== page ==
Democratic Rep. Al Green of Texas stood before the House floor on Oct. 11 to introduce articles of impeachment against President Donald Trump. Green called for a swift House vote on the matter but the resolution was not considered, making the articles of impeachment only symbolic (video below).
Green argued that the president's conduct merited removal from office under the 25th Amendment.
"I rise today on behalf of the many who have concluded that enough is enough," Green said, according to the Washington Examiner. "I rise today to speak on behalf of the many persons who believe that Article 2, Section 4 of the Constitution of the United States of America has meaning and that it is something that is appropriate for a time such as this."
The Texas lawmaker asserted that Trump had incited bigotry by criticizing NFL players' protests against police brutality, barring transgender Americans from serving in the military, and not providing adequate disaster response for storm-ravaged U.S. territory Puerto Rico.
"Resolved that Donald J. Trump, president of the United States of America, has undermined the integrity of his office with impunity and brought disrepute on the presidency with immunity, has betrayed his trust as president to the manifest injury of the American people and is unfit to be president," Green continued. "He warrants impeachment, trial and removal from office."
Green introduced the articles of impeachment as a privileged motion, which normally would have compelled the House to vote on the resolution within two legislative days. The Texas Democrat was not present when the GOP presiding officer brought the resolution up for consideration, meaning that the House will not have to vote on impeachment for the foreseeable future, The Hill reports.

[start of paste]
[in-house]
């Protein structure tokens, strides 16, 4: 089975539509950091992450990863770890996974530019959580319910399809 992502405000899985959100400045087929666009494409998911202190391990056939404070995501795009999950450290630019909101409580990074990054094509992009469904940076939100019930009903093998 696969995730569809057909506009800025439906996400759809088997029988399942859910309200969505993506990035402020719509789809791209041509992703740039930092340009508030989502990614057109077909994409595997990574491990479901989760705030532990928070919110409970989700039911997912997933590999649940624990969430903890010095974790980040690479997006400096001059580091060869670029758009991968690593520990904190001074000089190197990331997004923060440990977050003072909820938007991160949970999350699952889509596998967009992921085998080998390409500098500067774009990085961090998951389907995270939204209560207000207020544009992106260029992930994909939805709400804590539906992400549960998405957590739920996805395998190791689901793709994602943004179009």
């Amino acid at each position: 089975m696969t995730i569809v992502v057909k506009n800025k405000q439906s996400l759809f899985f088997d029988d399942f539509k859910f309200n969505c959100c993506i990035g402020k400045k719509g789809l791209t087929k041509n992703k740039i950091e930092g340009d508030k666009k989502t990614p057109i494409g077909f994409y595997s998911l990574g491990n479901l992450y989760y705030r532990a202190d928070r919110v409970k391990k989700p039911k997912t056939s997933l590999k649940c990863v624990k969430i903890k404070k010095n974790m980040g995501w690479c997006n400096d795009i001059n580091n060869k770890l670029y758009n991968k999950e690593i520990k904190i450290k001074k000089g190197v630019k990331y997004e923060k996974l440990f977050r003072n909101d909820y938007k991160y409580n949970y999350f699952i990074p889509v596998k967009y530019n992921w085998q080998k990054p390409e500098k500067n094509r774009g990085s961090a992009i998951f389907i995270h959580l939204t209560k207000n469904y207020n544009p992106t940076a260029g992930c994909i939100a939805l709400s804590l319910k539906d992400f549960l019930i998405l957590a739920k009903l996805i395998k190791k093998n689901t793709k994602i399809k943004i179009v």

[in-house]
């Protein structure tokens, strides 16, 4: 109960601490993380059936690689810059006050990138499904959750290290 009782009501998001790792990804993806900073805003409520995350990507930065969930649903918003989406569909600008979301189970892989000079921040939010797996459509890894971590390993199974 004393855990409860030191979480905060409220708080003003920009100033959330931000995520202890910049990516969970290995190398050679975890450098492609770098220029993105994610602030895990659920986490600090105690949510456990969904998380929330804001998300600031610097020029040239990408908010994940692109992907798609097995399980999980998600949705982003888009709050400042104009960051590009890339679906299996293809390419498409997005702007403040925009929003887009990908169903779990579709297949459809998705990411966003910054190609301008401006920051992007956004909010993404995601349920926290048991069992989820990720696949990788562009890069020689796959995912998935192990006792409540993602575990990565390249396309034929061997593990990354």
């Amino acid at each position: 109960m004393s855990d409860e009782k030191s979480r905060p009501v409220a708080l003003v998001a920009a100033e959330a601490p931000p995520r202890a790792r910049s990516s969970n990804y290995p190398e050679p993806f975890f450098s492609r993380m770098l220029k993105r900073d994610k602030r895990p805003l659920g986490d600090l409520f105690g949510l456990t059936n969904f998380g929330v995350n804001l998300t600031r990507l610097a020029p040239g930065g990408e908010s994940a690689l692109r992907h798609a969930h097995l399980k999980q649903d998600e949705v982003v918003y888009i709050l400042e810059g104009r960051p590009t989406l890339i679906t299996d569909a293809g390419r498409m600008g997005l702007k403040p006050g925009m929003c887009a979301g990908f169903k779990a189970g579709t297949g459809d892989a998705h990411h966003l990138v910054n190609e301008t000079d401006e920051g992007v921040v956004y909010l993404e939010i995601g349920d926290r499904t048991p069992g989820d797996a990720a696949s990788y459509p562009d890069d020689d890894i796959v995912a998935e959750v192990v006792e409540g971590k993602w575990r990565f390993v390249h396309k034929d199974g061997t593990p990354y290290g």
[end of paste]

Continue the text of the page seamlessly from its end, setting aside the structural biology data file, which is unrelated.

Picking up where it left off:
Green had planned to introduce the articles of impeachment on Oct. 2, but postponed after a gunman killed 58 people in Las Vegas.
"There is a right time for all things," Green said after the mass shooting, according to Newsweek. "This is a time for our nation to mourn and for hearts to heal ... Mr. Speaker, I announce that impeachment is postponed."
Green is the second House Democrat to introduce articles of impeachment against Trump. On July 12, Democratic Rep. Brad Sherman of California introduced the measure on the House floor, asserting that Trump committed an obstruction of justice by firing former FBI director James Comey, according to the Los Angeles Times.
Green began calling for Trump's impeachment as early as May 17. The Texas lawmaker, who is black, has received racially charged death threats for his support of removing Trump from office, The Texas Tribune reports.
While the GOP-majority House was unlikely to vote in favor of impeaching Trump, Democratic lawmakers have also been reluctant to call for the president's removal. Democratic Rep. Jerry Nadler of New York disclosed that he would not support a motion to impeach Trump unless there was concrete evidence that he had committed an impeachable offense.
"I don't want to vote on impeachment," Nadler said. "I think it's too early. We don't have the evidence; we don't have the case ... You don't want to discredit it by voting for impeachment resolutions before you have the facts."